- The new iPhone 15 and 15 Plus models use USB-C, but they are limited to USB 2.0 speeds, providing little technical benefit compared to earlier models with the Lightning connector.
- The iPhone 15 Pro and Pro Max, however, offer USB 3.0 capabilities and a faster data transfer rate of 10 Gbps, making them better options for users who need higher speeds for tasks like RAW photo shooting or 4K video recording.
- The iPhone 15 Pro and Pro Max do not come with a USB 3.0 cable, so users will need to purchase a separate cable that supports 10 Gbps data transfer rates to take full advantage of the upgraded USB-C port.
With the launch of iPhone 15, Apple is officially phasing out its Lightning connector in favor of USB-C. This change brings a new level of convenience to the iPhone, but more importantly, it opens the door to advanced data transfer and charging capabilities. There’s just one problem: Apple isn’t taking full advantage of the USB-C standard. Those who purchase the iPhone 15 or 15 Plus won’t see any groundbreaking technical benefits from USB-C, while tech-savvy iPhone 15 Pro and Pro Max buyers are forced to go shopping for an additional accessory—a suitable USB cable.
The iPhone 15 and 15 Plus Are Stuck with USB 2.0 Speeds
Like the USB-C iPad that Apple launched in 2022, the iPhone 15 and 15 Plus rely on the old USB 2.0 specification. These phones are limited to a maximum 480 Mbps data transfer rate—the same speed that we endured on Lightning-equipped iPhones.Apple is always tight-lipped about charging speed, but its technical specifications page states that the iPhone 15 can achieve “up to 50% charge in around 30 minutes with 20-watt adapter or higher.” The iPhone 14, which charges at a maximum of 20 watts in most third-party tests, has the same statement on its spec sheet, meaning that the iPhone 15 and 15 Plus may be limited to 20-watt charging.In other words, the USB-C connector on the iPhone 15 and 15 Plus is little more than a quality-of-life upgrade. The only notable feature provided by this connector is DisplayPort Alt Mode, which allows you to play 4K 60Hz video from the iPhone on a larger computer monitor or TV. Apple suggests that you use its USB-C Digital AV Multiport Adapter when connecting the iPhone 15 to a monitor or TV, as this adapter converts USB-C video to HDMI. But if you’re connecting the iPhone 15 to a monitor with USB-C video capabilities, you can simply use a USB-C cable that supports DP Alt Mode.Limiting the iPhone 15 and 15 Plus to USB 2.0 speeds was an intentional decision, obviously. Apple probably hopes that this limitation will help differentiate the iPhone 15 and 15 Plus from their “Pro” counterparts, which offer proper USB 3.0 speeds. After all, Apple loves to upsell!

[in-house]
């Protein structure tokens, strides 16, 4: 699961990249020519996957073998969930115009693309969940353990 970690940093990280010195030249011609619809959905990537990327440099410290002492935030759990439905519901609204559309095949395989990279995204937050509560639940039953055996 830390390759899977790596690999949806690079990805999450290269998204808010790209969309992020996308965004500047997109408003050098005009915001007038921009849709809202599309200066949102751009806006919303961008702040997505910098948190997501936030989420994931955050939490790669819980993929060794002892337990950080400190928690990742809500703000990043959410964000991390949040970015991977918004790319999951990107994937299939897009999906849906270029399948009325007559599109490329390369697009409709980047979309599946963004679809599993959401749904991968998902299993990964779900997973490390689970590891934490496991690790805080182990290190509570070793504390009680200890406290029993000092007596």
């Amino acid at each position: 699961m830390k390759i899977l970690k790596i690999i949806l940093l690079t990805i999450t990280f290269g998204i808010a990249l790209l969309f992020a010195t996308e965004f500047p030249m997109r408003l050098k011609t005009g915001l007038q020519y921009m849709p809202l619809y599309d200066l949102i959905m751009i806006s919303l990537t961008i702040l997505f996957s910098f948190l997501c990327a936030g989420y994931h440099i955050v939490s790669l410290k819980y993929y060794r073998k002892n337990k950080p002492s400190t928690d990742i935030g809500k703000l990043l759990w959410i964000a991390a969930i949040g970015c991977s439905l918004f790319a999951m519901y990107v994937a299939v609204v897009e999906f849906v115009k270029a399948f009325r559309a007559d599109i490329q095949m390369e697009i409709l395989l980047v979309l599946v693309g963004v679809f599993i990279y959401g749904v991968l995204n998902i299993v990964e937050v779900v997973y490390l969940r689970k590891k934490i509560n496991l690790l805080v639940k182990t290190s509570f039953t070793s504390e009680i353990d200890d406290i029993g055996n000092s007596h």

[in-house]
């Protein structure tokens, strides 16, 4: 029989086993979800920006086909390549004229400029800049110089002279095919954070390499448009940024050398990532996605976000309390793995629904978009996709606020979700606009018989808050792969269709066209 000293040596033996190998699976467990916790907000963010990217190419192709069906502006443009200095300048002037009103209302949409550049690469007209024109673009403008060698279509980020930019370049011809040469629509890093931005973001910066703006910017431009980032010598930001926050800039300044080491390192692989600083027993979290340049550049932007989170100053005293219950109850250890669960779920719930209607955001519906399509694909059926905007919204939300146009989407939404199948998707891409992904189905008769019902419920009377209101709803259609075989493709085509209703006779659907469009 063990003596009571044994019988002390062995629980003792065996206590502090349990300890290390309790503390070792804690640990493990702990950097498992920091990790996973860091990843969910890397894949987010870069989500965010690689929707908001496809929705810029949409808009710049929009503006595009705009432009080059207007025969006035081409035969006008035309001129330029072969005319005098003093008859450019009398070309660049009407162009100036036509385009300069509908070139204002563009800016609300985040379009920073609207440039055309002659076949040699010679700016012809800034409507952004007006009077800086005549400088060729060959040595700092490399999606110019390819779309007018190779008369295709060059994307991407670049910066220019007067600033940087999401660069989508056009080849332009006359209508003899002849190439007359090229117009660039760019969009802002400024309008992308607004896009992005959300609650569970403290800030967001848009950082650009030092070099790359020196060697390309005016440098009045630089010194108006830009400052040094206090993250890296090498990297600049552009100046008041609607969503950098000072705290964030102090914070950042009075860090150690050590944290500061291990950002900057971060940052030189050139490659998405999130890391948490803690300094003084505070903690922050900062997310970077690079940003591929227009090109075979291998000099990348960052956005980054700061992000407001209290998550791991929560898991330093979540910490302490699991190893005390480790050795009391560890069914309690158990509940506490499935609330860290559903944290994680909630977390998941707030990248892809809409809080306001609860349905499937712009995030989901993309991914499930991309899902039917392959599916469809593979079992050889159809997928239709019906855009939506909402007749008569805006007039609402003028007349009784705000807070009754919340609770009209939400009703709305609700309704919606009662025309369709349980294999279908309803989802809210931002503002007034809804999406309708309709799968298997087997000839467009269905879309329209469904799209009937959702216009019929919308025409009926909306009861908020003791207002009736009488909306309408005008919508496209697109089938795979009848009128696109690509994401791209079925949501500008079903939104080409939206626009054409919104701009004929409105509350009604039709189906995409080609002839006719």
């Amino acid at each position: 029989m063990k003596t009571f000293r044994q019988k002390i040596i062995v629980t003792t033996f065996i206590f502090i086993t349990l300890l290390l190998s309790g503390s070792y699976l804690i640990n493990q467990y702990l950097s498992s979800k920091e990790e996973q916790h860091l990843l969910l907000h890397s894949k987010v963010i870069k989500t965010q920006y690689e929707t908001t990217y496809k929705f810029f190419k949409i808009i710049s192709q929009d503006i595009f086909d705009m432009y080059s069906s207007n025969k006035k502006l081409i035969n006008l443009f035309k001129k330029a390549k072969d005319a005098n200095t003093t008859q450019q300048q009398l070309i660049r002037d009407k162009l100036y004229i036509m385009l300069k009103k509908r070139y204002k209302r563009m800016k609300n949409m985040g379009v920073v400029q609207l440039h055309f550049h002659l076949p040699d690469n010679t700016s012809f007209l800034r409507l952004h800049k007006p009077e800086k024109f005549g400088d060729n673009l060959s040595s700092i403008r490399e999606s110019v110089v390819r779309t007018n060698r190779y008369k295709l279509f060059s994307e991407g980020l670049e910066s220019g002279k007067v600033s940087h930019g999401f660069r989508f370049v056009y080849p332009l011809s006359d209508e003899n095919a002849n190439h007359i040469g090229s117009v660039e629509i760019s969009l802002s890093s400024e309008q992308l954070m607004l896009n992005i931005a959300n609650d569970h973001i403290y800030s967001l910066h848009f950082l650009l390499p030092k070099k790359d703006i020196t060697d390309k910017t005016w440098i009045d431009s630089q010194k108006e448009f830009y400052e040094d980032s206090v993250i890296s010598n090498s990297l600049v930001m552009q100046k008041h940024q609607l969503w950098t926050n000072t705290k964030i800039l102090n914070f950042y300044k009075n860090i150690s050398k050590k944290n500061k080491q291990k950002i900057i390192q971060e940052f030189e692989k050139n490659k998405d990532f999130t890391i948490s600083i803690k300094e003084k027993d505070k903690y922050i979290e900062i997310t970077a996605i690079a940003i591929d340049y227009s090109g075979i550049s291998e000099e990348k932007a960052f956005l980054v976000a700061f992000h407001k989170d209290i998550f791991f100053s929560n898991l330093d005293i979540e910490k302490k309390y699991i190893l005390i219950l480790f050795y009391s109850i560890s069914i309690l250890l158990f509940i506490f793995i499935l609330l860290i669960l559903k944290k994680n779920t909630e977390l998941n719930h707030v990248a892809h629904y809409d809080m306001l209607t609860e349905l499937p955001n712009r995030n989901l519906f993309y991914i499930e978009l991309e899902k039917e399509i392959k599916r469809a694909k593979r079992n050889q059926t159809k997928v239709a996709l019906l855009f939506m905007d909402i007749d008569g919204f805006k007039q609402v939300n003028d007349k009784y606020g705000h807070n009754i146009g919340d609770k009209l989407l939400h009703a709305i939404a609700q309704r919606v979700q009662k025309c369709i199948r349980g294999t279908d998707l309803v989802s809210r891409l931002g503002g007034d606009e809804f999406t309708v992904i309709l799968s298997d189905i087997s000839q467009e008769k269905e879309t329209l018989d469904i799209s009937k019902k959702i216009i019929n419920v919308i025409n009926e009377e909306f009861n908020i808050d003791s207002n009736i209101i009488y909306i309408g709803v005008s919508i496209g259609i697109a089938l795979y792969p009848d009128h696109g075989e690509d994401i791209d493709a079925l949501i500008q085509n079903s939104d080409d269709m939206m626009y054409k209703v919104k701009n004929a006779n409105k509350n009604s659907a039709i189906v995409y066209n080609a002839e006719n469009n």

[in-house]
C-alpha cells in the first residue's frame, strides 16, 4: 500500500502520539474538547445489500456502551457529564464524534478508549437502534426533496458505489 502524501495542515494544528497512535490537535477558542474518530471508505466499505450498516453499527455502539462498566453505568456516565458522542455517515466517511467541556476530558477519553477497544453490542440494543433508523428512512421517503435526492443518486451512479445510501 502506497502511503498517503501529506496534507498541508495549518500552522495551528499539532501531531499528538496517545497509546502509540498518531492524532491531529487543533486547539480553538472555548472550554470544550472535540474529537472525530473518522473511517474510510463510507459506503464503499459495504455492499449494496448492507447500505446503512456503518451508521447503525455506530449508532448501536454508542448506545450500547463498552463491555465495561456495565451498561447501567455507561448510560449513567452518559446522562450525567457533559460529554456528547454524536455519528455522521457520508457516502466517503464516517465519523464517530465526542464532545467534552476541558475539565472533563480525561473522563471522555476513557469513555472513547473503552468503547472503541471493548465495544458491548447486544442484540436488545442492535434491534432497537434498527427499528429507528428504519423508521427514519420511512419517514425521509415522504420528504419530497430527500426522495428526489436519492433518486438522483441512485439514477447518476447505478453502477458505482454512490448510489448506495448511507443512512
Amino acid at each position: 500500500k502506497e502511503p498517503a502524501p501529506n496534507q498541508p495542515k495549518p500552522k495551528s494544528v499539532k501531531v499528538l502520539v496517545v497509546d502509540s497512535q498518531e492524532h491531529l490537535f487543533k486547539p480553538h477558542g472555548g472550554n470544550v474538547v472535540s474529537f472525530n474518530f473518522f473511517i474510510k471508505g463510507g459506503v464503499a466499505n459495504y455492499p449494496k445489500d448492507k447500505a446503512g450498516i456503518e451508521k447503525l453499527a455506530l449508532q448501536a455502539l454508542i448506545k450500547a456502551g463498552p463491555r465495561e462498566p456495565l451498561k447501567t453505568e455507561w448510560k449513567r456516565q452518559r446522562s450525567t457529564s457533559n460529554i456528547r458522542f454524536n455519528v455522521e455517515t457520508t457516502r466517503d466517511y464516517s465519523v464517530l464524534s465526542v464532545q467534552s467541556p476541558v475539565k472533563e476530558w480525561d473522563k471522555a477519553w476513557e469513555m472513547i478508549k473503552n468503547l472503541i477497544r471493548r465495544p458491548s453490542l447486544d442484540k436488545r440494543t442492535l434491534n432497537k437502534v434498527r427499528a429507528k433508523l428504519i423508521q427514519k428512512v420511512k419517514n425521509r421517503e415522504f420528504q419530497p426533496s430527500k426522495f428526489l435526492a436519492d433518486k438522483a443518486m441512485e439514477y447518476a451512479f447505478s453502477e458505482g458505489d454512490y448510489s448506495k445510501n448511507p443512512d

For USB 3.0 Speeds, Buy the iPhone 15 Pro or Pro Max
Unlike the standard iPhone 15, the iPhone 15 Pro and Pro Max offer USB 3.0 capabilities (although Apple may be using USB 3.1 Gen 2, judging by the specs). These phones pack a 10 Gbps data transfer rate when paired with an equally powerful USB-C cable, meaning that they’re the best option for customers who regularly shoot RAW photos or 4K videos. Despite the use of a Thunderbolt cable in some press images, the iPhone 15 Pro and Pro Max do not support the Thunderbolt 3 standard.Charging speed for the iPhone 15 Pro and Pro Max is unknown. However, a peek at the technical specifications reveals the same notice that’s present on the standard iPhone 15’s spec sheet—”up to 50% charge in around 30 minutes with 20-watt adapter or higher.” The old iPhone 14 Pro can pull 27 watts in third-party tests, so there’s a decent chance that the iPhone 15 Pro and Pro Max share this limitation (though rumors suggest an upgrade to 35-watt charging).And naturally, the iPhone 15 Pro and Pro Max offer the same DisplayPort Alt Mode capabilities that are present in the basic iPhone 15. You can beam 4K 60 Hz video from the iPhone Pro to a suitable monitor or TV.But, for whatever reason, the iPhone 15 Pro and Pro Max don’t come with a USB 3.0 cable. Instead, they’re bundled with a USB 2.0 cable, which places a 480 Mbps bottleneck on data transfers. If you want to take advantage of the iPhone 15 Pro’s upgraded USB-C port, you need to buy a USB-C cable that supports a 10 Gbps data transfer rate. Apple’s technical specifications make no mention of MFi and simply state that a “USB 3.0 cable with 10 Gbps speed [is] required” for 10 Gbps speeds, so it’s safe to assume that most USB 3.1 Gen 2 cables will get the job done.
Anker USB-C 3.1 Gen 2 Cable (3ft)
Enjoy transfer speeds up to 10Gbps and DisplayPort capabilities with Anker’s USB-C 3.1 Gen 2 cable. It also supports charging speeds up to 100 watts, so it’s perfect for charging smartphones, tablets, and laptops.